The police investigating Tiffany’s disappearance, as well as Tiffany’s own family, think the way that I do, that Flagner is innocent (of this crime anyway) and someone else abducted her. The case is still open. You can see a lot of articles and stuff about Tiffany’s disappearance and Flagner’s conviction here. He made headlines again about ten years ago when he claimed the Ohio Department of Corrections violated his religious rights by forcibly cutting off his beard (he had converted to Orthodox Judaism while in prison).
Flagner comes up for parole in 2019. Given his background as a serial child molester and his insistence that he’s innocent of Tiffany’s murder, I highly doubt he’ll get released then.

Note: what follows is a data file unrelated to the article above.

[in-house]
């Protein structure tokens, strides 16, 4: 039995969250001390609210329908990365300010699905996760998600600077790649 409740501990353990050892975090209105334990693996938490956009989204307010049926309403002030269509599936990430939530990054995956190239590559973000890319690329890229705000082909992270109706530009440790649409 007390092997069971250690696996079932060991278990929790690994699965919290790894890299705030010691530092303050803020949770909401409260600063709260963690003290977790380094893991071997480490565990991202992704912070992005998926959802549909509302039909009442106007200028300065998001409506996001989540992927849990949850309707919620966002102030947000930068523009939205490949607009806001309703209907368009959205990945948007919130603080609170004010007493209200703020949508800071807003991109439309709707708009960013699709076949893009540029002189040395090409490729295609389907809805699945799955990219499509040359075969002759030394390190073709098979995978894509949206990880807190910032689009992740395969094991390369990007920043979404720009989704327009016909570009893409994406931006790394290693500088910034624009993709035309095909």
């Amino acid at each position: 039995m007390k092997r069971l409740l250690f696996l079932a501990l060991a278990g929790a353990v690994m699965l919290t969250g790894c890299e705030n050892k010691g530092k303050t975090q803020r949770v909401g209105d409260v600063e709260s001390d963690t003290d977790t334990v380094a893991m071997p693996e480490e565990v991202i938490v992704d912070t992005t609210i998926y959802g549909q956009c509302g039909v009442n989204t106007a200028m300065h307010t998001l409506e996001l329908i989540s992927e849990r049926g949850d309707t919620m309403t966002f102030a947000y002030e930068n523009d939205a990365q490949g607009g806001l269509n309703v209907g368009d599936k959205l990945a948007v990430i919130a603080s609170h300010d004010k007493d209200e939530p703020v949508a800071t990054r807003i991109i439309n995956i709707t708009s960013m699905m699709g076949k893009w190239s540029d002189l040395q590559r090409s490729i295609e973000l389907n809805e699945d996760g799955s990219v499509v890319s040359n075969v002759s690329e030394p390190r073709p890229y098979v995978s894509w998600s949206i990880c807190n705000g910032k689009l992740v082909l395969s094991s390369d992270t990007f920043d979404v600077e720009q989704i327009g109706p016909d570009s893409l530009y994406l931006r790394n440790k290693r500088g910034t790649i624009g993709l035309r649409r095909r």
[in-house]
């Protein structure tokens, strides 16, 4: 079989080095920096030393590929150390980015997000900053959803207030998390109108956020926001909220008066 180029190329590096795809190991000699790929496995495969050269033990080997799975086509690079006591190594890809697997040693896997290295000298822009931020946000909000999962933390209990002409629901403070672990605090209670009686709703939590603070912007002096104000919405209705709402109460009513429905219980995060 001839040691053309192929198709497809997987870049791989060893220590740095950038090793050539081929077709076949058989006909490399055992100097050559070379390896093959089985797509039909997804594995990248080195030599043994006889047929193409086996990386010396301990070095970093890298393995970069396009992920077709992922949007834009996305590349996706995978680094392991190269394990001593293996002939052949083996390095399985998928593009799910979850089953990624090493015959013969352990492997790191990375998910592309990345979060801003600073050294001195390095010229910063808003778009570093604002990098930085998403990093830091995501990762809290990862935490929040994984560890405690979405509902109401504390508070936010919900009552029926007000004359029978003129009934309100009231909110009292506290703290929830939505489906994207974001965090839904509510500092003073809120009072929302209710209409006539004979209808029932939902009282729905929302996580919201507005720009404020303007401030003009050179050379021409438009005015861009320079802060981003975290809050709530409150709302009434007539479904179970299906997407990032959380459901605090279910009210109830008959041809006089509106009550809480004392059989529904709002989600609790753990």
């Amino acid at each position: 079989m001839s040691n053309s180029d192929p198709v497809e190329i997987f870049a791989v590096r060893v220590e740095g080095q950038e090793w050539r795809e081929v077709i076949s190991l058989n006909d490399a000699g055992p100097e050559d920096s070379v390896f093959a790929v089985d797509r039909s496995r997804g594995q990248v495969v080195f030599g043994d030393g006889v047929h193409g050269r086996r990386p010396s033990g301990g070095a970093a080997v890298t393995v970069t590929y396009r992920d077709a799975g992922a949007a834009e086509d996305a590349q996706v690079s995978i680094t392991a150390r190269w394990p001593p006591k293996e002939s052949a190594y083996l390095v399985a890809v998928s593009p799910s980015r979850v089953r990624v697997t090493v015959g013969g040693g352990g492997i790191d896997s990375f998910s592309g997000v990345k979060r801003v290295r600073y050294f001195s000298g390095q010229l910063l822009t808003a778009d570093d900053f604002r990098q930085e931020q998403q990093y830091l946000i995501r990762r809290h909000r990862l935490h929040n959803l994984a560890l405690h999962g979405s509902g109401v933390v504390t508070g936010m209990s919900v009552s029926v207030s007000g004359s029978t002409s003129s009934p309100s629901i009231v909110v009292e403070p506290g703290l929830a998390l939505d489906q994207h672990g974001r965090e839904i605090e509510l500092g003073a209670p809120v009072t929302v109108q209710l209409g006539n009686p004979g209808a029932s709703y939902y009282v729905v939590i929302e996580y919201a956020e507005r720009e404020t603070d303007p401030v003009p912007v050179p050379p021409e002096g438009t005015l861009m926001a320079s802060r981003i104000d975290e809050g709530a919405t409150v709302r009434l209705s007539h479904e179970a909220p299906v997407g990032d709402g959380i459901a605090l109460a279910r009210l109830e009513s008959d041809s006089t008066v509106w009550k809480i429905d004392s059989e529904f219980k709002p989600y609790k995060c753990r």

I don’t have a lot of sympathy for the man himself. I think he’s a danger to the community and belongs behind bars, but not for this reason. And as long as he sits in prison convicted of abducting and killing Tiffany Papesh, that means whoever DID abduct Tiffany is still out there.
So what happened here? Does anyone think Flagner is guilty? How did he get convicted in the first place, and how can this problem be fixed? If Flagner didn’t do this, who did? Let’s talk about it.
A friend of Diana L. Leone‘s sister asked me to run her case for Select It Sunday. Diana was 35 years old when she disappeared from Las Vegas in February 2000. Her longtime boyfriend, David Morgan, said she’d run off with another man, leaving all her stuff behind. She wasn’t reported missing until October.